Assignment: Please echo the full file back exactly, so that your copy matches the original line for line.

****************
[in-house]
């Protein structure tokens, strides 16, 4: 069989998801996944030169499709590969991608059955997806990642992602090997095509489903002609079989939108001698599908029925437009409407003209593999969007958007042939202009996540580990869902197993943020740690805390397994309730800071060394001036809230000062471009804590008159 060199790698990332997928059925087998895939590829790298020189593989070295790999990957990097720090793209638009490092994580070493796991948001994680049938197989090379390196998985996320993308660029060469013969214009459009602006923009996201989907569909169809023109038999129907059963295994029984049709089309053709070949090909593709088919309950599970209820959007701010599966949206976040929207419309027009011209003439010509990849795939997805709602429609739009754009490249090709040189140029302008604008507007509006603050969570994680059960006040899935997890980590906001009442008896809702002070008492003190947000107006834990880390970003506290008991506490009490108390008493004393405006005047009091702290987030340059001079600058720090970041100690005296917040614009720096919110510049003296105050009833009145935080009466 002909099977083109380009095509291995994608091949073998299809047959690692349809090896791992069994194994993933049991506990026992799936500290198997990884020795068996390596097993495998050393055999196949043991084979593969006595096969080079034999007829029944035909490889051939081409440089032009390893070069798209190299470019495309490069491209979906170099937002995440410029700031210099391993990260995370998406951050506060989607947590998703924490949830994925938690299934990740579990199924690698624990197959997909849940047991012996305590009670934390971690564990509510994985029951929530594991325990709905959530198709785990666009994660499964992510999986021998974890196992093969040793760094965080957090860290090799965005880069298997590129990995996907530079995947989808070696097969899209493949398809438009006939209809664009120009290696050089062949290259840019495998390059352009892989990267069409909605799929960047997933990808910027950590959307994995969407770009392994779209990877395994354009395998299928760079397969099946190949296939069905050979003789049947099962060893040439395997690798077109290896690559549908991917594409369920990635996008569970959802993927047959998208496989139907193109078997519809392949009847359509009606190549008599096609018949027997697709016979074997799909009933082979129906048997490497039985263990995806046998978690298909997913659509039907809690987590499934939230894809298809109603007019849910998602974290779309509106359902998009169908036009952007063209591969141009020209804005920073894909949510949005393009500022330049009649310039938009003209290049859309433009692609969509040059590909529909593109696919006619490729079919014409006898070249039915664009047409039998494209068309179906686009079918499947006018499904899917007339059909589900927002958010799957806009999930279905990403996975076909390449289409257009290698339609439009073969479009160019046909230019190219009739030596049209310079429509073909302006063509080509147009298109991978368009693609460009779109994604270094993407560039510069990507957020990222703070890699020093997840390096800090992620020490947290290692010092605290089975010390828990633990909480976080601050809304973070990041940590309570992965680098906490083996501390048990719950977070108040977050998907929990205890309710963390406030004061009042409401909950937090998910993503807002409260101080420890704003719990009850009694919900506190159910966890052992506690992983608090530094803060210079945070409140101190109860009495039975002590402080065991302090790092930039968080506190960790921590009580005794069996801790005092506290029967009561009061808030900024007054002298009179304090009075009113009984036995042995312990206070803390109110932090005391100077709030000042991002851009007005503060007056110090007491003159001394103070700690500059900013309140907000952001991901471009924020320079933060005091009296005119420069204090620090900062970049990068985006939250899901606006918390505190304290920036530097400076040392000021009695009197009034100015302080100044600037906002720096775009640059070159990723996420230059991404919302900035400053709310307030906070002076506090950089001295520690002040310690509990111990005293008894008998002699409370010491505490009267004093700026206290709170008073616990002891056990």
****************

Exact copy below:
[in-house]
């Protein structure tokens, strides 16, 4: 069989998801996944030169499709590969991608059955997806990642992602090997095509489903002609079989939108001698599908029925437009409407003209593999969007958007042939202009996540580990869902197993943020740690805390397994309730800071060394001036809230000062471009804590008159 060199790698990332997928059925087998895939590829790298020189593989070295790999990957990097720090793209638009490092994580070493796991948001994680049938197989090379390196998985996320993308660029060469013969214009459009602006923009996201989907569909169809023109038999129907059963295994029984049709089309053709070949090909593709088919309950599970209820959007701010599966949206976040929207419309027009011209003439010509990849795939997805709602429609739009754009490249090709040189140029302008604008507007509006603050969570994680059960006040899935997890980590906001009442008896809702002070008492003190947000107006834990880390970003506290008991506490009490108390008493004393405006005047009091702290987030340059001079600058720090970041100690005296917040614009720096919110510049003296105050009833009145935080009466 002909099977083109380009095509291995994608091949073998299809047959690692349809090896791992069994194994993933049991506990026992799936500290198997990884020795068996390596097993495998050393055999196949043991084979593969006595096969080079034999007829029944035909490889051939081409440089032009390893070069798209190299470019495309490069491209979906170099937002995440410029700031210099391993990260995370998406951050506060989607947590998703924490949830994925938690299934990740579990199924690698624990197959997909849940047991012996305590009670934390971690564990509510994985029951929530594991325990709905959530198709785990666009994660499964992510999986021998974890196992093969040793760094965080957090860290090799965005880069298997590129990995996907530079995947989808070696097969899209493949398809438009006939209809664009120009290696050089062949290259840019495998390059352009892989990267069409909605799929960047997933990808910027950590959307994995969407770009392994779209990877395994354009395998299928760079397969099946190949296939069905050979003789049947099962060893040439395997690798077109290896690559549908991917594409369920990635996008569970959802993927047959998208496989139907193109078997519809392949009847359509009606190549008599096609018949027997697709016979074997799909009933082979129906048997490497039985263990995806046998978690298909997913659509039907809690987590499934939230894809298809109603007019849910998602974290779309509106359902998009169908036009952007063209591969141009020209804005920073894909949510949005393009500022330049009649310039938009003209290049859309433009692609969509040059590909529909593109696919006619490729079919014409006898070249039915664009047409039998494209068309179906686009079918499947006018499904899917007339059909589900927002958010799957806009999930279905990403996975076909390449289409257009290698339609439009073969479009160019046909230019190219009739030596049209310079429509073909302006063509080509147009298109991978368009693609460009779109994604270094993407560039510069990507957020990222703070890699020093997840390096800090992620020490947290290692010092605290089975010390828990633990909480976080601050809304973070990041940590309570992965680098906490083996501390048990719950977070108040977050998907929990205890309710963390406030004061009042409401909950937090998910993503807002409260101080420890704003719990009850009694919900506190159910966890052992506690992983608090530094803060210079945070409140101190109860009495039975002590402080065991302090790092930039968080506190960790921590009580005794069996801790005092506290029967009561009061808030900024007054002298009179304090009075009113009984036995042995312990206070803390109110932090005391100077709030000042991002851009007005503060007056110090007491003159001394103070700690500059900013309140907000952001991901471009924020320079933060005091009296005119420069204090620090900062970049990068985006939250899901606006918390505190304290920036530097400076040392000021009695009197009034100015302080100044600037906002720096775009640059070159990723996420230059991404919302900035400053709310307030906070002076506090950089001295520690002040310690509990111990005293008894008998002699409370010491505490009267004093700026206290709170008073616990002891056990």